Image classification transfer learning demo (SageMaker SDK)

  1. Introduction

  2. Prerequisites and Preprocessing

  3. Fine-tuning the Image classification model

  4. Training with SageMaker Training

    1. Training parameters

    2. Input data specification

    3. Start the training

  5. Training with Automatic Model Tuning (HPO)

  6. Inference

  7. List of object categories

  8. Download test image

  9. Evaluation

  10. Clean up


Welcome to our end-to-end example of distributed image classification algorithm in transfer learning mode. In this demo, we will use the Amazon sagemaker image classification algorithm in transfer learning mode to fine-tune a pre-trained model (trained on imagenet data) to learn to classify a new dataset. In particular, the pre-trained model will be fine-tuned using Caltech-256 dataset.

This notebook was tested in Amazon SageMaker Studio on ml.t3.medium instance with Python 3 (Data Science) kernel.

To get started, we need to set up the environment with a few prerequisite steps, for permissions, configurations, and so on.

Prequisites and Preprocessing

Permissions and environment variables

Here we set up the linkage and authentication to AWS services. There are three parts to this:

  • The roles used to give learning and hosting access to your data. This will automatically be obtained from the role used to start the notebook

  • The S3 bucket that you want to use for training and model data

  • The Amazon sagemaker image classification docker image which need not be changed

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! pip install --upgrade sagemaker
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import boto3
import sagemaker
from sagemaker import get_execution_role

role = get_execution_role()

region = boto3.Session().region_name

s3_client = boto3.client("s3")

sess = sagemaker.Session()
data_bucket = f"sagemaker-sample-files"
data_prefix = "datasets/image/caltech-256/"

output_bucket = sess.default_bucket()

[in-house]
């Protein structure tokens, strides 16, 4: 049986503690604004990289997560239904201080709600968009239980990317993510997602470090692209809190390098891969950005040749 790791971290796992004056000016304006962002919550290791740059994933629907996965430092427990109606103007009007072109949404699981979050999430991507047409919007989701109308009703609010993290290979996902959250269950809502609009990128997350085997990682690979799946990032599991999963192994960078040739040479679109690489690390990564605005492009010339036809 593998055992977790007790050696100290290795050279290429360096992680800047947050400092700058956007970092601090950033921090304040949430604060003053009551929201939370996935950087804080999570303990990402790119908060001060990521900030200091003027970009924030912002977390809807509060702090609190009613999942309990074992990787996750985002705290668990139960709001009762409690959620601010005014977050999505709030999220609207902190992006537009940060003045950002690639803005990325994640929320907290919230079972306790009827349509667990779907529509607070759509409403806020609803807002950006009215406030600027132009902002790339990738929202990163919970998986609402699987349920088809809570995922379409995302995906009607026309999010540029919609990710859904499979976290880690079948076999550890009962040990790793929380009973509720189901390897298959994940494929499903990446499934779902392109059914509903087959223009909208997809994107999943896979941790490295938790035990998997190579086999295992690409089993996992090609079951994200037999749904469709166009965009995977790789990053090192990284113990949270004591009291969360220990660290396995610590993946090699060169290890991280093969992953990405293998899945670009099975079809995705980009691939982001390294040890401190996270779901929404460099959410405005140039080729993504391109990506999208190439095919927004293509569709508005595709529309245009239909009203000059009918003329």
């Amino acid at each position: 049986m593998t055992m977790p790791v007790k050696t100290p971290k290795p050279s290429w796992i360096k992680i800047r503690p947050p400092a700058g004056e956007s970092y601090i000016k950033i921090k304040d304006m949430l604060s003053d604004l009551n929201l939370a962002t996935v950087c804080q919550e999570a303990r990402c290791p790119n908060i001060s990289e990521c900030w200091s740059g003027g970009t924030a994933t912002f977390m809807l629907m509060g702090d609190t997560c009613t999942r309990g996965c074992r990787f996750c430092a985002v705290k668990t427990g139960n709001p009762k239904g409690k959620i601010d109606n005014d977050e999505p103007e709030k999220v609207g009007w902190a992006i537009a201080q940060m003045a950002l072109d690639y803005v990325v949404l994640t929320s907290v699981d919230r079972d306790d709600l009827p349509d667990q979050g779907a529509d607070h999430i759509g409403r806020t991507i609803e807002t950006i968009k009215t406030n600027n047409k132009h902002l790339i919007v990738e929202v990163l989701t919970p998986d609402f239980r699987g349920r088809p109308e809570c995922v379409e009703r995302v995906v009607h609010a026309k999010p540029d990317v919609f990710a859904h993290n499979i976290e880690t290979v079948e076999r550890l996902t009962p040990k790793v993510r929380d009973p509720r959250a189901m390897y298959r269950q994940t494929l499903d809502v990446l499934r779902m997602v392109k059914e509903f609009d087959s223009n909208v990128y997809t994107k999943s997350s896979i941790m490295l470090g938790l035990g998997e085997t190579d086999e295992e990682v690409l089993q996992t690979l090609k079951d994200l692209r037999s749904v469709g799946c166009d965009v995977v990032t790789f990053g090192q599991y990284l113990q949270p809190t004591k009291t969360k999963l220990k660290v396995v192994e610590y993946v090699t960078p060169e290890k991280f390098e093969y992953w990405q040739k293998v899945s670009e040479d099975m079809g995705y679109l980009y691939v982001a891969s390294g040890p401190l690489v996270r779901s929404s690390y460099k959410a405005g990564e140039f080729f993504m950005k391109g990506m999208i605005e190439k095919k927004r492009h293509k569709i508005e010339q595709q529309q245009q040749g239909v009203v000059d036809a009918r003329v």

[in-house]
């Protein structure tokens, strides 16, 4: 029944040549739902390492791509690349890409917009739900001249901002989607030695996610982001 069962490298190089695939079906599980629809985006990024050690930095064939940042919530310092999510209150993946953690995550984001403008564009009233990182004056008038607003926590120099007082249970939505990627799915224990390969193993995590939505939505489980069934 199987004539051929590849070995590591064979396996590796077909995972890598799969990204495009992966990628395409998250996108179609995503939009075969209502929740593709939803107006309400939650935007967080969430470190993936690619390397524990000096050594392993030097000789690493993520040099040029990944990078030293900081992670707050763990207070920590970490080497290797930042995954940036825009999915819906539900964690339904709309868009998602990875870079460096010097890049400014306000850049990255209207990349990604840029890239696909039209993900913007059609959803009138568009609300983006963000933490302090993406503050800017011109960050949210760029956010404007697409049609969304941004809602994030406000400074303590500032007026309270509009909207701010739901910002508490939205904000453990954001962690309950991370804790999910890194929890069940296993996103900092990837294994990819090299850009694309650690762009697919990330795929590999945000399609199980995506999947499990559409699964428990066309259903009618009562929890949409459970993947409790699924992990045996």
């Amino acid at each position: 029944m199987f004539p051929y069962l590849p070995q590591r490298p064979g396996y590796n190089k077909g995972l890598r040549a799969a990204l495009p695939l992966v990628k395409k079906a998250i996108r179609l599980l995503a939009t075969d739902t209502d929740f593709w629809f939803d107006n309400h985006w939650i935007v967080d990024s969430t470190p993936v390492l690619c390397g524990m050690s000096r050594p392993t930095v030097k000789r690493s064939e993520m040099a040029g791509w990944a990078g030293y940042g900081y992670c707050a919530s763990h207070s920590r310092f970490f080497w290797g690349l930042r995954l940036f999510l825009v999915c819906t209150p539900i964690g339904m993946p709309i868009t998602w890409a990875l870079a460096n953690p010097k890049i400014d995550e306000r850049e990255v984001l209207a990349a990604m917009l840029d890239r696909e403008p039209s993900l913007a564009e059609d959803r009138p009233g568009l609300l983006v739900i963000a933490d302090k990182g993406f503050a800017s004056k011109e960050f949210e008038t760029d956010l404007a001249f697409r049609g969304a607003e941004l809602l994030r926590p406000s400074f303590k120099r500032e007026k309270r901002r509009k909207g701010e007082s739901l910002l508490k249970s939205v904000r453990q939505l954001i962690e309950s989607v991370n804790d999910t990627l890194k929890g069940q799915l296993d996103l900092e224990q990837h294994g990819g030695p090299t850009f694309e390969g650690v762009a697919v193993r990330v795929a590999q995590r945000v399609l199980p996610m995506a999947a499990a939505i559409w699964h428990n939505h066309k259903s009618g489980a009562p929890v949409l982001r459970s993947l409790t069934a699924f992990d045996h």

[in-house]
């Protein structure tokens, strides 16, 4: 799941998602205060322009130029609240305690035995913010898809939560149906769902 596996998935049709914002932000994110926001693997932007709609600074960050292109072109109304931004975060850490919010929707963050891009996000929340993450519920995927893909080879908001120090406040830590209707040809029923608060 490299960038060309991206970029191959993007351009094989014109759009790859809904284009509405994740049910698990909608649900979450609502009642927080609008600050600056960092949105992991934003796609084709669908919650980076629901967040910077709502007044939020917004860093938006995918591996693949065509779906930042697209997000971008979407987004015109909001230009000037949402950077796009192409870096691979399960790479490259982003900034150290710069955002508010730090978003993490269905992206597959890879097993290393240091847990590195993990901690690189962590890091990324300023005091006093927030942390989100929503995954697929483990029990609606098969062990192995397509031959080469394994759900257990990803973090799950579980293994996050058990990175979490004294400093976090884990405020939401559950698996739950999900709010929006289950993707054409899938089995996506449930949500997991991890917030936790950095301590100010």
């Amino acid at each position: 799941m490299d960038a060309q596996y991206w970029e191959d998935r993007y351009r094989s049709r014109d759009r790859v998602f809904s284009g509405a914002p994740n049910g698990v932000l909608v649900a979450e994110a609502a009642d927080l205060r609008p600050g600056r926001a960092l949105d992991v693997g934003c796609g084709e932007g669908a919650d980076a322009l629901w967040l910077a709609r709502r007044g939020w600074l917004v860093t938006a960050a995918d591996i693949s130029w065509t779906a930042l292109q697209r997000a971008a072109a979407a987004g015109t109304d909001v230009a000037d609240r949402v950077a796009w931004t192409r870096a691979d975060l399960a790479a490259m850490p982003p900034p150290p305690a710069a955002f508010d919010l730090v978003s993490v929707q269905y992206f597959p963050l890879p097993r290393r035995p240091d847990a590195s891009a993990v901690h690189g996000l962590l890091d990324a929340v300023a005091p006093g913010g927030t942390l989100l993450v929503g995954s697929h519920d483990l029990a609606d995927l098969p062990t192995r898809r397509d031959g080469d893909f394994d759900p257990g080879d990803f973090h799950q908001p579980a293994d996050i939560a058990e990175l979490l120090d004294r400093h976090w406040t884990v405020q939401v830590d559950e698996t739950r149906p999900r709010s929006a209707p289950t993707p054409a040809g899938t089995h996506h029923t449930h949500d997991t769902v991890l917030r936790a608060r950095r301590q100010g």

output_prefix = "ic-transfer-learning"

    data_bucket, data_prefix + "caltech-256-60-train.rec", "caltech-256-60-train.rec"
    data_bucket, data_prefix + "caltech-256-60-val.rec", "caltech-256-60-val.rec"
    "caltech-256-60-train.rec", output_bucket, output_prefix + "/train_rec/caltech-256-60-train.rec"
    output_prefix + "/validation_rec/caltech-256-60-train.rec",
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from sagemaker import image_uris

training_image = image_uris.retrieve(region=sess.boto_region_name, framework="image-classification")

Fine-tuning the Image classification model

The caltech 256 dataset [1] consist of images from 257 categories (the last one being a clutter category) and has 30k images with a minimum of 80 images and a maximum of about 800 images per category.

The image classification algorithm can take two types of input formats. The first is a recordio format and the other is a lst format. Files for both these formats are available at In this example, we will use the recordio format for training and use the training/validation split specified here.

Data in this notebook was downloaded from MXNet’s caltech-256 training dataset and MXNet’s caltech-256 validation dataset and stored in the data_bucket.

[1] Griffin, G. Holub, AD. Perona, P. The Caltech 256. Caltech Technical Report.

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import boto3

# Four channels: train, validation, train_lst, and validation_lst
s3train = f"s3://{output_bucket}/{output_prefix}/train_rec/"
s3validation = f"s3://{output_bucket}/{output_prefix}/validation_rec/"

Once we have the data available in the correct format for training, the next step is to actually train the model using the data.

Training can be done by either calling SageMaker Training with a set of hyperparameters values to train with, or by leveraging SageMaker Automatic Model Tuning (AMT). AMT, also known as hyperparameter tuning (HPO), finds the best version of a model by running many training jobs on your dataset using the algorithm and ranges of hyperparameters that you specify. It then chooses the hyperparameter values that result in a model that performs the best, as measured by a metric that you choose.

In this notebook, both methods are used for demonstration purposes, but the model that the HPO job creates is the one that is used as the base one for incremental training. You can instead choose to use the model created by the standalone training job by changing the below variable deploy_amt_model to False.

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deploy_amt_model = True

Training with SageMaker Training

To begin, let us create a sageMaker.estimator.Estimator object. This estimator will launch the training job.

Training parameters

There are two kinds of parameters that need to be set for training. The first one are the parameters for the training job. These include:

  • Training instance count: This is the number of instances on which to run the training. When the number of instances is greater than one, then the image classification algorithm will run in distributed settings.

  • Training instance type: This indicates the type of machine on which to run the training. Typically, we use GPU instances for these training

  • Output path: This the s3 folder in which the training output is stored

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s3_output_location = f"s3://{output_bucket}/{output_prefix}/output"

ic = sagemaker.estimator.Estimator(

Apart from the above set of parameters, there are hyperparameters that are specific to the algorithm. These are: